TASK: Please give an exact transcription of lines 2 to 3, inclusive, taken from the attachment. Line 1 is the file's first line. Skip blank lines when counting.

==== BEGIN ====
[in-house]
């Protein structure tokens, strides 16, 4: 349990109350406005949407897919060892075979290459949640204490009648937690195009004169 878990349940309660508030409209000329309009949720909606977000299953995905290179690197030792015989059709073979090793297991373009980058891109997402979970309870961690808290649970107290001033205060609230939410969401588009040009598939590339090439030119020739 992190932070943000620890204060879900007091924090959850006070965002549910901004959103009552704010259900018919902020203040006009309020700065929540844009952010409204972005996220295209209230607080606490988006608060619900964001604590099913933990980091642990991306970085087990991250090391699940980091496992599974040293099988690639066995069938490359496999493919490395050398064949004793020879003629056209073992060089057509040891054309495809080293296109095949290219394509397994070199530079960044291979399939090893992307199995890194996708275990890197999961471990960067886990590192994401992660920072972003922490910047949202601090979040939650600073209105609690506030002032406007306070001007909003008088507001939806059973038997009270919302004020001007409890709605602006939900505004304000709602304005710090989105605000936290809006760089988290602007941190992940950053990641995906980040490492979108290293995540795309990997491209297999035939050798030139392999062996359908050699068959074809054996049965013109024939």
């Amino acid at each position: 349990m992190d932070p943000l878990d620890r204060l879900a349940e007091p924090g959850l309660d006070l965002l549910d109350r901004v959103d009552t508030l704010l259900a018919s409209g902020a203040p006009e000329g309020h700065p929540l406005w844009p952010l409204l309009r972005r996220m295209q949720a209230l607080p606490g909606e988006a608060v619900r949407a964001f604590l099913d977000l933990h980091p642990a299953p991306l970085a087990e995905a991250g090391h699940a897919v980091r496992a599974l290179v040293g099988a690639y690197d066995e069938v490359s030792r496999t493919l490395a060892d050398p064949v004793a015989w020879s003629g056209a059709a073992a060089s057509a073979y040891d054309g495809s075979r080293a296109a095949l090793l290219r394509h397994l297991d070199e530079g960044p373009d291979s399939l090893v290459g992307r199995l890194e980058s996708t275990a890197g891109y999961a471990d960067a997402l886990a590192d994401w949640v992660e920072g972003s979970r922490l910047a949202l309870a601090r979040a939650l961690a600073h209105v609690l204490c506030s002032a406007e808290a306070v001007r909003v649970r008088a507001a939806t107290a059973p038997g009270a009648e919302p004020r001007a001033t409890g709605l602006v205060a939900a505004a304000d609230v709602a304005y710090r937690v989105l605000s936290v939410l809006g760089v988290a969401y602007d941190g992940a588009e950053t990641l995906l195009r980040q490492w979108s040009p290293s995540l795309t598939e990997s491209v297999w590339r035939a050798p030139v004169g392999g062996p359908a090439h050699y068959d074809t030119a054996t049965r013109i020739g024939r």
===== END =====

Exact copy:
């Protein structure tokens, strides 16, 4: 349990109350406005949407897919060892075979290459949640204490009648937690195009004169 878990349940309660508030409209000329309009949720909606977000299953995905290179690197030792015989059709073979090793297991373009980058891109997402979970309870961690808290649970107290001033205060609230939410969401588009040009598939590339090439030119020739 992190932070943000620890204060879900007091924090959850006070965002549910901004959103009552704010259900018919902020203040006009309020700065929540844009952010409204972005996220295209209230607080606490988006608060619900964001604590099913933990980091642990991306970085087990991250090391699940980091496992599974040293099988690639066995069938490359496999493919490395050398064949004793020879003629056209073992060089057509040891054309495809080293296109095949290219394509397994070199530079960044291979399939090893992307199995890194996708275990890197999961471990960067886990590192994401992660920072972003922490910047949202601090979040939650600073209105609690506030002032406007306070001007909003008088507001939806059973038997009270919302004020001007409890709605602006939900505004304000709602304005710090989105605000936290809006760089988290602007941190992940950053990641995906980040490492979108290293995540795309990997491209297999035939050798030139392999062996359908050699068959074809054996049965013109024939």
């Amino acid at each position: 349990m992190d932070p943000l878990d620890r204060l879900a349940e007091p924090g959850l309660d006070l965002l549910d109350r901004v959103d009552t508030l704010l259900a018919s409209g902020a203040p006009e000329g309020h700065p929540l406005w844009p952010l409204l309009r972005r996220m295209q949720a209230l607080p606490g909606e988006a608060v619900r949407a964001f604590l099913d977000l933990h980091p642990a299953p991306l970085a087990e995905a991250g090391h699940a897919v980091r496992a599974l290179v040293g099988a690639y690197d066995e069938v490359s030792r496999t493919l490395a060892d050398p064949v004793a015989w020879s003629g056209a059709a073992a060089s057509a073979y040891d054309g495809s075979r080293a296109a095949l090793l290219r394509h397994l297991d070199e530079g960044p373009d291979s399939l090893v290459g992307r199995l890194e980058s996708t275990a890197g891109y999961a471990d960067a997402l886990a590192d994401w949640v992660e920072g972003s979970r922490l910047a949202l309870a601090r979040a939650l961690a600073h209105v609690l204490c506030s002032a406007e808290a306070v001007r909003v649970r008088a507001a939806t107290a059973p038997g009270a009648e919302p004020r001007a001033t409890g709605l602006v205060a939900a505004a304000d609230v709602a304005y710090r937690v989105l605000s936290v939410l809006g760089v988290a969401y602007d941190g992940a588009e950053t990641l995906l195009r980040q490492w979108s040009p290293s995540l795309t598939e990997s491209v297999w590339r035939a050798p030139v004169g392999g062996p359908a090439h050699y068959d074809t030119a054996t049965r013109i020739g024939r």